question: is it really just a mathematical equation? Does a 29 er using 32/19 giving you 48.8 gear inches really ride just like ( or very similarly) to a 26er using 32/17 which equals 48.9 gear inches?

    Or is there something else at play when comparing between the 2 sizes of bikes?

  14. #14
    Ovaries on the Outside
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    With that much elevation you are either climbing or cruising downhill. I'd be rolling 32x32.

  15. #15
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    Quote Originally Posted by ionsmuse
    Pick a low gear. The last 50 miles has 12,000' of gain.
    Are you positive about that figure? I've also heard mixed statements about the actual elevation gain (snippet from the site)

    Elevation Gain
    Submitted by Anonymous on Sat, 07/17/2010 - 23:00.
    What is the expected total elevation gain for the 100 mile course?

    reply
    Elevation gain
    Submitted by Anonymous on Tue, 07/20/2010 - 07:49.
    Sorry about the late response to your question! The 100 mile is approx. 18,000'

    reply
    Bob's elevation profile
    Submitted by Anonymous on Tue, 07/20/2010 - 23:40.
    shows 14,792 feet of gain. Bob, is that accurate for this year?

  16. #16
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    elevation gain butte 100

    Quote Originally Posted by p nut
    Are you positive about that figure? I've also heard mixed statements about the actual elevation gain (snippet from the site)

    Elevation Gain
    Submitted by Anonymous on Sat, 07/17/2010 - 23:00.
    What is the expected total elevation gain for the 100 mile course?

    reply
    Elevation gain
    Submitted by Anonymous on Tue, 07/20/2010 - 07:49.
    Sorry about the late response to your question! The 100 mile is approx. 18,000'

    reply
    Bob's elevation profile
    Submitted by Anonymous on Tue, 07/20/2010 - 23:40.
    shows 14,792 feet of gain. Bob, is that accurate for this year?

    Yeah, like I said when I rode almost the whole 50 mile section (minus 700' climbing) I got a little over 7000'. While my altimeter watch may have been off a little it sure didn't feel like 12k of climbing to me. While I have heard from several sources that the first half is easier than the second half, none of those sources has ridden the first part.

    So, rest assured it'll be a lot of climbing, some flats, some harsh 2 track, some sweet singletrack and some hike-a-biking. No matter how the day unfolds, you'll enjoy your post-ride beer. Alot.

  17. #17
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    Quote Originally Posted by Sparticus
    Identical gear inches being a given, the larger the polygons, the more efficient the drivetrain.

    A 34x17 will be more efficient than a 22x11 even though the gear inches are identical.

    This has nothing to do with the OP's 26" vs. 29" gear inch question and frankly I'm not even sure it has anything to do with yours, LyNx. Perhaps I'm just babbling again.

    --Sparty
    Ah...I have never seen that stated that way, but I have noticed that over the years...bigger CRs and bigger cogs feel smoother and seem to give me more per pedal stroke compared to a smaller combo of equivalent gear inches. I figured there was some science somewhere. I went from a 32/20 to a 34/21 and I like it better.
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  18. #18
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    To directly answer the question, no, in my opinion gear-inches do not tell the whole story.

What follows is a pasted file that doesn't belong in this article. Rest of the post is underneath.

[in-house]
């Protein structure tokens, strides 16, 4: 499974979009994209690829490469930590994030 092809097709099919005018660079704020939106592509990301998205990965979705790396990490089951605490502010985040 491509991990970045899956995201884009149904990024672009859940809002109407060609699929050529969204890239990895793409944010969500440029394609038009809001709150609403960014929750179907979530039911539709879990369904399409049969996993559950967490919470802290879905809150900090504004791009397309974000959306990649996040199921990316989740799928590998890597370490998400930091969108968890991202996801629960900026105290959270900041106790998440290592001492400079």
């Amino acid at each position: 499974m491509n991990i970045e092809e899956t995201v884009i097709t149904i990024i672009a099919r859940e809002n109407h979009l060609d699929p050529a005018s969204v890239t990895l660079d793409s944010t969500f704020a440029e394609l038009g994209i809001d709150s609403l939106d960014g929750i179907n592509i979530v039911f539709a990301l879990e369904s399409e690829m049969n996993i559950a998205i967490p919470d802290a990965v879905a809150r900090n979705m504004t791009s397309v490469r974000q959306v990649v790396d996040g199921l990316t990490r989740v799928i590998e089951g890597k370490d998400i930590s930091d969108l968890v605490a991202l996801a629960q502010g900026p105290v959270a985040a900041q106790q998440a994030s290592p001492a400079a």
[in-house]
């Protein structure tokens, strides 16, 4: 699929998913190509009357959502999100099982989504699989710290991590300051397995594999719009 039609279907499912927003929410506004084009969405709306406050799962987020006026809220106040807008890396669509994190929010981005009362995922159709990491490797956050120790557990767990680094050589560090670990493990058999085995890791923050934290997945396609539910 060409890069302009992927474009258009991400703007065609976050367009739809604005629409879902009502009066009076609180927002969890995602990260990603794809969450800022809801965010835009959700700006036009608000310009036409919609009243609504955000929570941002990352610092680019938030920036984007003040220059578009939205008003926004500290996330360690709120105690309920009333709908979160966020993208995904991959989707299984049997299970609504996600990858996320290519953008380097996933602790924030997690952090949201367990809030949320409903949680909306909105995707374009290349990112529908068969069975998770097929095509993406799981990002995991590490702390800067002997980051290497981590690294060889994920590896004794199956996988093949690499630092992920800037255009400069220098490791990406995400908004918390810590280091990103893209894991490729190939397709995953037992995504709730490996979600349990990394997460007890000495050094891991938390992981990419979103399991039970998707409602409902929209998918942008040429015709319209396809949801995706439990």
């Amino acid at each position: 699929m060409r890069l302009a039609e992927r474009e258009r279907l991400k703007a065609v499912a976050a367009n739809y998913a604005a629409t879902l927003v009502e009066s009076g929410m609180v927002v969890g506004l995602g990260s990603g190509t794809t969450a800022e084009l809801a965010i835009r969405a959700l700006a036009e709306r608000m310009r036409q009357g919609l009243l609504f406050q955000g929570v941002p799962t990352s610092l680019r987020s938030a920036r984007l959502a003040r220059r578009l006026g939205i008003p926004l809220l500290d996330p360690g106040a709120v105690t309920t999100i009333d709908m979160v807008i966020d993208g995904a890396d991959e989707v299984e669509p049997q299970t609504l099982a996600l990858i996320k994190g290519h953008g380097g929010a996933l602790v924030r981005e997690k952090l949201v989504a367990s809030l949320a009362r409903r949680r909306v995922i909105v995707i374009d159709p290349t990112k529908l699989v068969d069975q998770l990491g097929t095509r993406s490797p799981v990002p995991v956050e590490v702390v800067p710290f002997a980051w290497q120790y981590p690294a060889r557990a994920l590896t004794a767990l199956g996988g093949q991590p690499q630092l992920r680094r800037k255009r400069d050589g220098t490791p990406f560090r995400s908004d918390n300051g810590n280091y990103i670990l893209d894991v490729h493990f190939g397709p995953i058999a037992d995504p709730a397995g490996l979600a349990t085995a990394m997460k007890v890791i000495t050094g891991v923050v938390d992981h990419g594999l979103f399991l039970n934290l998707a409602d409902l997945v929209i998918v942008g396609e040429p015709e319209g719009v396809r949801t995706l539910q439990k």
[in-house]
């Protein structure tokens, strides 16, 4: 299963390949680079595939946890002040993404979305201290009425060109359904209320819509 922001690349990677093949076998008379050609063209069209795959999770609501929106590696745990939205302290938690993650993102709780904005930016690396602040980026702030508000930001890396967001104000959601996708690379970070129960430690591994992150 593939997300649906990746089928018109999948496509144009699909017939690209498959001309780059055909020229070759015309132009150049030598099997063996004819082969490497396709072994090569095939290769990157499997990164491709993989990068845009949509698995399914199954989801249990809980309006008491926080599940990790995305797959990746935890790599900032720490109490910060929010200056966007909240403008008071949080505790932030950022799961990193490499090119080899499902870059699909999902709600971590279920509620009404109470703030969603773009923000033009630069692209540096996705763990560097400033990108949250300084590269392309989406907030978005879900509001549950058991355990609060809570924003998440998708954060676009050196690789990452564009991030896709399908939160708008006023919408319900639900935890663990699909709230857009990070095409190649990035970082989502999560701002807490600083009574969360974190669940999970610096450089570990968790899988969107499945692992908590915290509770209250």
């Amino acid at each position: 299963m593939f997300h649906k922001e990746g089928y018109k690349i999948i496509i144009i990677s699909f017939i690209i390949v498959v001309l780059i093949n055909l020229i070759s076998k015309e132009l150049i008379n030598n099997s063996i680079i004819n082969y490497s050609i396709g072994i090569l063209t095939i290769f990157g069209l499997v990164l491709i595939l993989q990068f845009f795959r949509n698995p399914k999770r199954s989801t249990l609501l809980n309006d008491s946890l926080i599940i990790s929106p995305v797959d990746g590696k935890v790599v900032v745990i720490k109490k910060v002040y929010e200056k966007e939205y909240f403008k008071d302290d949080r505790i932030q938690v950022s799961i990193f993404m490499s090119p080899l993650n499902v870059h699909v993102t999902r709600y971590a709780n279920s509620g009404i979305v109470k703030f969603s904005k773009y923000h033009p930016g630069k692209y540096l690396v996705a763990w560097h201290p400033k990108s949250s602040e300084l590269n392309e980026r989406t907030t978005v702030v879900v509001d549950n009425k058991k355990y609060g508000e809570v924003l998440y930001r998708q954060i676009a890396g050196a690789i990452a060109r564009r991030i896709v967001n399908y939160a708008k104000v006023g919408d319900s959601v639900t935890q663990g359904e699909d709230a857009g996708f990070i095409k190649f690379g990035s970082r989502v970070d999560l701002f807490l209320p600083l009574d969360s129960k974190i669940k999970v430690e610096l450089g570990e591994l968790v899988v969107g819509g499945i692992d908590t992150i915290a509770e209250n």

Someone mentioned it above, but (again, in my opinion) Sheldon Brown's "Gain Ratio" is the best way to simultaneously take into account gear ratios, wheel sizes, and crank lengths.

    Read over his explanation of Gain Ratio carefully, and sketch it out and do the math - it makes sense. I was impressed with how simple yet clever it was after I understood what was he was doing.


    http://www.sheldonbrown.com/gain.html


    EX: a 29er with 175mm cranks and a 32/18 gearing:

    29" = 736mm dia = (368mm radius / 175mm) = 2.1, meaning the circumference of the wheel is a factor of 2.1 times the circumference of the orbit traced by the crank arms.

    Apply gearing:
    2.1 * (32/18) = 2.1 * 1.73 = 3.73 Gain Ratio

    Basically, for every inch the crank arm travels in it's orbit, the wheel rolls forward 3.73 inches. Higher Gain Ratios mean the bike travels farther for a given crank movement, at the expense of requiring more applied torque, and vice-versa.

    Increasing the number of chain ring teeth or wheel diameter increases GR, while increasing the number cog teeth or crank arm length decreases GR.

    Cool huh? I hope I explained it right...

  19. #19
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    i'd pay attention to tires too.

    pressure, traction, rolling resistance, etc. will affect effort on a long ride...which can make a particular gear-inch feel like another.

  20. #20
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    Quote Originally Posted by Cygnus
    i'd pay attention to tires too.

    pressure, traction, rolling resistance, etc. will affect effort on a long ride...which can make a particular gear-inch feel like another.
    Hmmm good point... there is definitely a difference in diameter between a 2.1 and a 2.3. I suppose you could measure your overall wheel & tire diameter and use that radius in the calculations.

    It would be interesting to see how much it affects the numbers. We can do a quick and dirty estimate:

    a 2.1" tire = 53.34mm
    2.3" = 58.42mm
    Radius of a 29er = 368.3mm

    Assuming 32/18 and 175mm cranks, and adding the tire width to the wheel radius yields:
    Gain Ratio (2.1" tire) = 4.283
    Gain Ratio (2.3" tire) = 4.335

    So, going from a 2.1 to a 2.3 only changes GR by about 1.2%. I'm not sure I would notice a difference that small.

    But, I think it would be hard to factor in tire pressure, rolling resistance, traction, ride length, etc. Just too many variables, and difficult to quantify numerically. Not that they aren't factors, but at some point you just gotta fish or cut bait...